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  • Our latest ESG Climate Risk Benchmark report shows that companies are continuing to step up action, but that investor demands are also escalating. We have adjusted our methodology in response to evolving investor priorities, which are increasingly focused on corporate commitments to long-term and intermediate emissions-reduction goals. Even with these adjustments in our methodology, general peer group trends are largely unchanged from the last benchmark report. European firms dominate the top tier, while less engaged NOCs are concentrated toward the bottom of the ranking. Independents and US majors fill out the middle tier. Yet some companies made marked improvements. Ecopetrol, for example, jumped eight spots to 14th of 27, after announcing net-zero Scopes 1 and 2 emissions goals. Indeed, a growing number of companies have set net-zero Scopes 1 and 2 targets – and we expect more announcements to follow in 2021-22, from US majors, independents and some NOCs.
    Mon, Aug 30, 2021
  • Data accompanying the July 2021 Low-Carbon Investment Tracker quarterly report.
    Wed, Jul 21, 2021
  • Low-carbon spending announced in H1’21 hit $30.1 billion – already exceeding 2020 investments by value – thanks to an unprecedented surge in Q1’21 and sustained robust spending in Q2. European majors continued to drive activity, led by Total and BP. Renewable power remains dominant, making up 88% of total deals so far this year. But Q2’21 activity was more diversified toward low-carbon fuels, as interest in hydrogen continues to grow. In this Low-Carbon Investment Tracker report, we include a focus section on CCS, which is also gaining momentum. While seen as critical for many oil and gas firms’ emissions goals, CCS is not yet commercial at scale and still faces challenges. European players with advanced transition strategies lead overall in CCS, but growing ambitions of US majors and NOCs pursuing adaptation strategies point to a broader acceleration of activity in 2021-22.
    Fri, Jul 16, 2021
  • Global light-duty electric vehicle (EV) sales grew by 43% last year despite Covid-19. Since 2014, EV fleet growth has averaged 56% per year. Overall trends continue to suggest that EVs are on track to hit key inflection points by the mid-2020s, further accelerating EV sales. Yet the potential trajectories could vary widely. This report lays out three EV scenarios to 2040 and models the impact on internal combustion engine (ICE) vehicle sales and oil demand. In our Core case, EV sales hit 41% of car sales by 2030 and 73% by 2040 in China, Europe and the US combined. In our Low case, EV sales reach just 46% market share by 2040 versus our High case of 96%. The oil demand implications are significant and will start this decade. Across these scenarios, we expect the demand EVs displace against a business-as-usual baseline – which holds total EVs and ICE economy constant at 2020 levels – to reach 1.2 million-2.8 million b/d in 2030 and 3.2 million-10.5 million b/d in 2040. In our Core case, we see overall oil demand peaking in 2028. While this impact is notable, we still assume oil demand to be only 1.8 million b/d below 2020 levels by 2040 in our Core case.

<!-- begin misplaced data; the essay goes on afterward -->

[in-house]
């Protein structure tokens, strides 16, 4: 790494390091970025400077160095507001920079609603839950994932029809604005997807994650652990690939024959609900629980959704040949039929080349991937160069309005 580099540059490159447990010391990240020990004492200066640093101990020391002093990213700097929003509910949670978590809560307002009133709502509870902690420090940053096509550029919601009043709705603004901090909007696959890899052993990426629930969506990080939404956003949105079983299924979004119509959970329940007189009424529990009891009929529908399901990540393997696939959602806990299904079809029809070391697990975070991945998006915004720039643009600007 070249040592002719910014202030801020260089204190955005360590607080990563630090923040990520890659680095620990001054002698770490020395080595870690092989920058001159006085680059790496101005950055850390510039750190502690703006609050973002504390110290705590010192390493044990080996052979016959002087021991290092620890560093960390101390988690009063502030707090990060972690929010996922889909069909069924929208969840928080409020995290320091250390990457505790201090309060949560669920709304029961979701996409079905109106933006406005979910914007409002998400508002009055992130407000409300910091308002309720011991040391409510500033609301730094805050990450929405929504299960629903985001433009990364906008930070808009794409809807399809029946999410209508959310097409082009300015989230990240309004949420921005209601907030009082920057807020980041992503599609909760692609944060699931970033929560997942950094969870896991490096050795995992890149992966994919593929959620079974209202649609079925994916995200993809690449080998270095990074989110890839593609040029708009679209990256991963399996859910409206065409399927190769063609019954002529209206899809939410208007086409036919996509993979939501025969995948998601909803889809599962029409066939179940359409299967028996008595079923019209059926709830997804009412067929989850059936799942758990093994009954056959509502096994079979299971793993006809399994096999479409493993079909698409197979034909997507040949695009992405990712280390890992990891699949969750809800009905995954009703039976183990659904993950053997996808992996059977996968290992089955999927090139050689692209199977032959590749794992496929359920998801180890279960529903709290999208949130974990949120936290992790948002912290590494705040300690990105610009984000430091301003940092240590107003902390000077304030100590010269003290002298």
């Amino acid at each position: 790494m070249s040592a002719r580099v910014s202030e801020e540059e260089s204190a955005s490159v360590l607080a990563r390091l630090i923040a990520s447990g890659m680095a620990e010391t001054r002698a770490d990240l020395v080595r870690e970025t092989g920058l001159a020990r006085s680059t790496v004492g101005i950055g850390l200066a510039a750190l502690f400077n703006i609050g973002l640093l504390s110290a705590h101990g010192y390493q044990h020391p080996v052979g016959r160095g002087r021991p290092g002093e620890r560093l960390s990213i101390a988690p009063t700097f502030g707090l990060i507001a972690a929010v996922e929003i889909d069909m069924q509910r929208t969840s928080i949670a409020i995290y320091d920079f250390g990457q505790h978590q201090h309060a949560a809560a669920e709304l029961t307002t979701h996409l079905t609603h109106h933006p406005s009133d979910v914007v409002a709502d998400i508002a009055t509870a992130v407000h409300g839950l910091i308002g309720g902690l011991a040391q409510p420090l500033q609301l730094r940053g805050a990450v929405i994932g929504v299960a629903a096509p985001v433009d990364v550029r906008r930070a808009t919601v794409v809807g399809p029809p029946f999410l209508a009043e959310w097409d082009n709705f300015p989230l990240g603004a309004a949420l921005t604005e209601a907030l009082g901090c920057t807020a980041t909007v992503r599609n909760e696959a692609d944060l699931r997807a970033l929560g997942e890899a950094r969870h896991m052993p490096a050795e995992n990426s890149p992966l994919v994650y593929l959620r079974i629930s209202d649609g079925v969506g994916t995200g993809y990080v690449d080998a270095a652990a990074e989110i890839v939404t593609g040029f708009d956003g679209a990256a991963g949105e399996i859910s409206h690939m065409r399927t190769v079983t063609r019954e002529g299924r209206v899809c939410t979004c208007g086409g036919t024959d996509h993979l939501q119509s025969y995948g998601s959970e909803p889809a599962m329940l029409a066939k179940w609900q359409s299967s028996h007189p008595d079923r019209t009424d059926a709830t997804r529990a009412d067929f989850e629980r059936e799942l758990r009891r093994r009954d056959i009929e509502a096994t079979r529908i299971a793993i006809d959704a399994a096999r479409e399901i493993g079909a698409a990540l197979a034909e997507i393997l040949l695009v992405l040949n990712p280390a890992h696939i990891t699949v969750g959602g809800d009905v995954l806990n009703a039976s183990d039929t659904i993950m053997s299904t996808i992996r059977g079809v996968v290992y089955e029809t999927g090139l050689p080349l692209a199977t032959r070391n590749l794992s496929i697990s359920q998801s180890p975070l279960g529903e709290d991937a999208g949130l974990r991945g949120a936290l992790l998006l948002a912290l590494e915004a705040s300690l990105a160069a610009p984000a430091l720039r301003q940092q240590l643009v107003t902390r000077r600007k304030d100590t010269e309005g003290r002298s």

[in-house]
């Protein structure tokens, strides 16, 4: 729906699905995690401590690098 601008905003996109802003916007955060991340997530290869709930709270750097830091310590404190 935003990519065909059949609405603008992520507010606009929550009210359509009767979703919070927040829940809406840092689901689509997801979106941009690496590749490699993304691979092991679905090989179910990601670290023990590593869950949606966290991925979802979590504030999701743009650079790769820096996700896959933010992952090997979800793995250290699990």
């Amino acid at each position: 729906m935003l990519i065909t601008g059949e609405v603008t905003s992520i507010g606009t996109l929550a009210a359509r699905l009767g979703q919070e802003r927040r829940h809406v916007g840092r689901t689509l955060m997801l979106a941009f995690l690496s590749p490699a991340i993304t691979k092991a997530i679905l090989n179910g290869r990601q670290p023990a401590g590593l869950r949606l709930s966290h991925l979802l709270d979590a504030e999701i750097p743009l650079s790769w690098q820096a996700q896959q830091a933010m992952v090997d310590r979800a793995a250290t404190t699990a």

Wed, Jun 16, 2021
  • Global light-duty electric vehicle (EV) sales grew by 43% last year despite Covid-19. Since 2014, EV fleet growth has averaged 56% per year. Overall trends continue to suggest that EVs are on track to hit key inflection points by the mid-2020s, further accelerating EV sales. Yet the potential trajectories could vary widely. This report lays out three EV scenarios to 2040 and models the impact on internal combustion engine (ICE) vehicle sales and oil demand. In our Core case, EV sales hit 41% of car sales by 2030 and 73% by 2040 in China, Europe and the US combined. In our Low case, EV sales reach just 46% market share by 2040 versus our High case of 96%. The oil demand implications are significant and will start this decade. Across these scenarios, we expect the demand EVs displace against a business-as-usual baseline – which holds total EVs and ICE economy constant at 2020 levels – to reach 1.2 million-2.8 million b/d in 2030 and 3.2 million-10.5 million b/d in 2040. In our Core case, we see overall oil demand peaking in 2028. While this impact is notable, we still assume oil demand to be only 1.8 million b/d below 2020 levels by 2040 in our Core case.